Supporting Remote Development and Visual Studio Online

Visual Studio Code Remote Development allows you to transparently interact with source code and runtime environments sitting on other machines (whether virtual or physical). Visual Studio Online is a preview service that expands these capabilities with managed cloud-hosted or self-hosted environments that are accessible from both VS Code and a browser-based editor.

To ensure performance, Remote Development and Visual Studio Online both transparently run certain VS Code extensions remotely. However, this can have subtle impacts on how extensions need to work. While many extensions will work without any modifications, you may need to make changes so that your extension works properly in all environments, although these changes are often fairly minor.

This article summarizes what extension authors need to know about VS Code Remote Development and VS Online including the extension architecture, how to debug your extension in remote workspaces or VS Online, and recommendations on what to do if your extension does not work properly.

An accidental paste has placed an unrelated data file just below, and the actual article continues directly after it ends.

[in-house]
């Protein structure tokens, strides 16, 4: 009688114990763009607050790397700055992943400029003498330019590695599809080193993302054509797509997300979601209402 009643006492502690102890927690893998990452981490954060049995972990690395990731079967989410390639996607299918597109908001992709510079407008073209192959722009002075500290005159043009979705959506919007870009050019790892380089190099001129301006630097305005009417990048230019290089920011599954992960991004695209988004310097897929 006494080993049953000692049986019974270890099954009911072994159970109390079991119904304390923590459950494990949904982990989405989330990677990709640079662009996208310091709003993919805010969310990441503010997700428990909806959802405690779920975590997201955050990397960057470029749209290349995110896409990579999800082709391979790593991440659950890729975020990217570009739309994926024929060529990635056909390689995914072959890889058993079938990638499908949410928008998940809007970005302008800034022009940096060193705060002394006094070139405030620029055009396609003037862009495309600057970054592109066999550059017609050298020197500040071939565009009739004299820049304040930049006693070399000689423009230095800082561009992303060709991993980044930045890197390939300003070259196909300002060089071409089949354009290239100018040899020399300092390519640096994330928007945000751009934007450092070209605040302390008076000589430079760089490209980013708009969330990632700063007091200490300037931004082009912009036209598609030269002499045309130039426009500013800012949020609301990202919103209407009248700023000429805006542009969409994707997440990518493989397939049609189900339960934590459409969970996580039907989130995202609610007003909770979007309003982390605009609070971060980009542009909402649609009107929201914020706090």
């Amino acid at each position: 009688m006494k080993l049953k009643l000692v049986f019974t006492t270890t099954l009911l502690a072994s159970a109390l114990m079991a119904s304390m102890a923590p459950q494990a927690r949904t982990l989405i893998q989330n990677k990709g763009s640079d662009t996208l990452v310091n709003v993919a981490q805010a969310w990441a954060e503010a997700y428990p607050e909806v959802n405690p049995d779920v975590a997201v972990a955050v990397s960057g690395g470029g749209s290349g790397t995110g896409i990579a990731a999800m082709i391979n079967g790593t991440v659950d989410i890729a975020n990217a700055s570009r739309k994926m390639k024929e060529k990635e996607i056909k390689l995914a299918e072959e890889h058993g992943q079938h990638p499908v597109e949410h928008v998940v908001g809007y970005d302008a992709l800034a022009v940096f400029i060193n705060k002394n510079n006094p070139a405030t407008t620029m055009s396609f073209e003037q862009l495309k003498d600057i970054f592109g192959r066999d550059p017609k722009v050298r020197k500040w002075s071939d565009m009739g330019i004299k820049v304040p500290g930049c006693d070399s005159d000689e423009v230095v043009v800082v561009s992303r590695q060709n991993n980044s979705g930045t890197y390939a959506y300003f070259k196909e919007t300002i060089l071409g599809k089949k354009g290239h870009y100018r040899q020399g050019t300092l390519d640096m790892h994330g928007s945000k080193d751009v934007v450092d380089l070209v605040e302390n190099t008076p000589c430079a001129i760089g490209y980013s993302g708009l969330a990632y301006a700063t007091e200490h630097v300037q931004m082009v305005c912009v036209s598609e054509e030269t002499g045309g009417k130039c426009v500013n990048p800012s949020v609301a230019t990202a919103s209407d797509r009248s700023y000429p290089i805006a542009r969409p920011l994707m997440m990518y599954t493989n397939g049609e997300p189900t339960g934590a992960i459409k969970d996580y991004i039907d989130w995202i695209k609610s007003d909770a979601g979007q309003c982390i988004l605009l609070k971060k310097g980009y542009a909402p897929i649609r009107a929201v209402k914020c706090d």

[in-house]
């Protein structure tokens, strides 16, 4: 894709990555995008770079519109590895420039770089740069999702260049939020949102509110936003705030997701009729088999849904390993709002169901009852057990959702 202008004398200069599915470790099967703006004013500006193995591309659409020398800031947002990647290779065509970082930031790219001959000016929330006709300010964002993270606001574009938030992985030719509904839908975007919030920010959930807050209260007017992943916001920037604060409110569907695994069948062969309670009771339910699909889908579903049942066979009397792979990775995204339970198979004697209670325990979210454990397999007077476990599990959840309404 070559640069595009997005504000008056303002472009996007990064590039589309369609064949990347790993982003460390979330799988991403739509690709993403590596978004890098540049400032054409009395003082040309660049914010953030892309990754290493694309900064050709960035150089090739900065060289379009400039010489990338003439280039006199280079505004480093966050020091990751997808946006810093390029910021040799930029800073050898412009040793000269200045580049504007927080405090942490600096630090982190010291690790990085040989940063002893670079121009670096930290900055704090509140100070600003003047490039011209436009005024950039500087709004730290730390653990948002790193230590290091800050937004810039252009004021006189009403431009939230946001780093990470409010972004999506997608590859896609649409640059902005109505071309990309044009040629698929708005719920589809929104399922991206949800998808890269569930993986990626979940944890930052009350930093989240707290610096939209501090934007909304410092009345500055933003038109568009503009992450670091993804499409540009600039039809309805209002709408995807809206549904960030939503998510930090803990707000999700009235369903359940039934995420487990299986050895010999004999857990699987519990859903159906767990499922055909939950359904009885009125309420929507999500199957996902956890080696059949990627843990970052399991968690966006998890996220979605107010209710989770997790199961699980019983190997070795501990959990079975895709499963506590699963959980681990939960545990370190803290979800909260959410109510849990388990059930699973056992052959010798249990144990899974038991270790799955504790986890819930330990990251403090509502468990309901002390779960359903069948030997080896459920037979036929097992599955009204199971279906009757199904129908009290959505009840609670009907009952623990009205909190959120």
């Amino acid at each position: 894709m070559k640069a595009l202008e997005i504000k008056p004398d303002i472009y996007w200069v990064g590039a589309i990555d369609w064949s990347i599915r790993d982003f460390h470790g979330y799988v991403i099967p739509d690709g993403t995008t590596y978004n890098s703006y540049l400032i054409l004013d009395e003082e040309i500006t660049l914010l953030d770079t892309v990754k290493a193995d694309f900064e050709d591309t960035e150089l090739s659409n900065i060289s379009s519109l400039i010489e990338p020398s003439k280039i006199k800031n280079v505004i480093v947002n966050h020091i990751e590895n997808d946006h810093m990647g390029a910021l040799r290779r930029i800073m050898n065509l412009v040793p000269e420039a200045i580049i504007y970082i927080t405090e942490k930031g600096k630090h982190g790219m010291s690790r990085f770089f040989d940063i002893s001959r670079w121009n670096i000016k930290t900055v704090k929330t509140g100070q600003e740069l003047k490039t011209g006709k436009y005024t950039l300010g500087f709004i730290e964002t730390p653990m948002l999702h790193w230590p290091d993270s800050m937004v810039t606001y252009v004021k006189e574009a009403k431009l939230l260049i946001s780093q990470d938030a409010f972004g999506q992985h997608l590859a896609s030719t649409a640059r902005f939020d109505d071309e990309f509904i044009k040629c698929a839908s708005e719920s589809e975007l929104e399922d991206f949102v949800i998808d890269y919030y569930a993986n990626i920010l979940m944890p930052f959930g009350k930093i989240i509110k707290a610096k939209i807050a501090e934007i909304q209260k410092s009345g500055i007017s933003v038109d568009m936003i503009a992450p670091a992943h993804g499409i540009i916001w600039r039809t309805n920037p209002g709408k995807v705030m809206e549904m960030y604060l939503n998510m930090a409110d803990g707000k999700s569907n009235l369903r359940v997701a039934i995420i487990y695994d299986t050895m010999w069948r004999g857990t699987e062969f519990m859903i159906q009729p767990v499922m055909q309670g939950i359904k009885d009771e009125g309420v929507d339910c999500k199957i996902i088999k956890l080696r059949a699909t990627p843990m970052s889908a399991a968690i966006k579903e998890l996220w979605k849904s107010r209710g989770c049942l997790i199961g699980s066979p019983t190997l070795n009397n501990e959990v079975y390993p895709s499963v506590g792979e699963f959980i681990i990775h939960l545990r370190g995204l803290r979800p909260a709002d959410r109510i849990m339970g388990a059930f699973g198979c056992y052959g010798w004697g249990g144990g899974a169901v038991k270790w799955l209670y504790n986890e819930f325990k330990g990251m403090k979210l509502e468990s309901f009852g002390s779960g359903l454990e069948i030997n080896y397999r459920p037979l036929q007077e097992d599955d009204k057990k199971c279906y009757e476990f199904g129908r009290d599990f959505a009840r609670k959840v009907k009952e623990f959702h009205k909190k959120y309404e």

Architecture and extension kinds

In order to make working with Remote Development or VS Online as transparent as possible to users, VS Code distinguishes two kinds of extensions:

  • UI Extensions: These extensions contribute to the VS Code user interface and are always run on the user's local machine. UI Extensions cannot directly access files in the remote workspace, or run scripts/tools installed in that workspace or on the machine. Example UI Extensions include: themes, snippets, language grammars, and keymaps.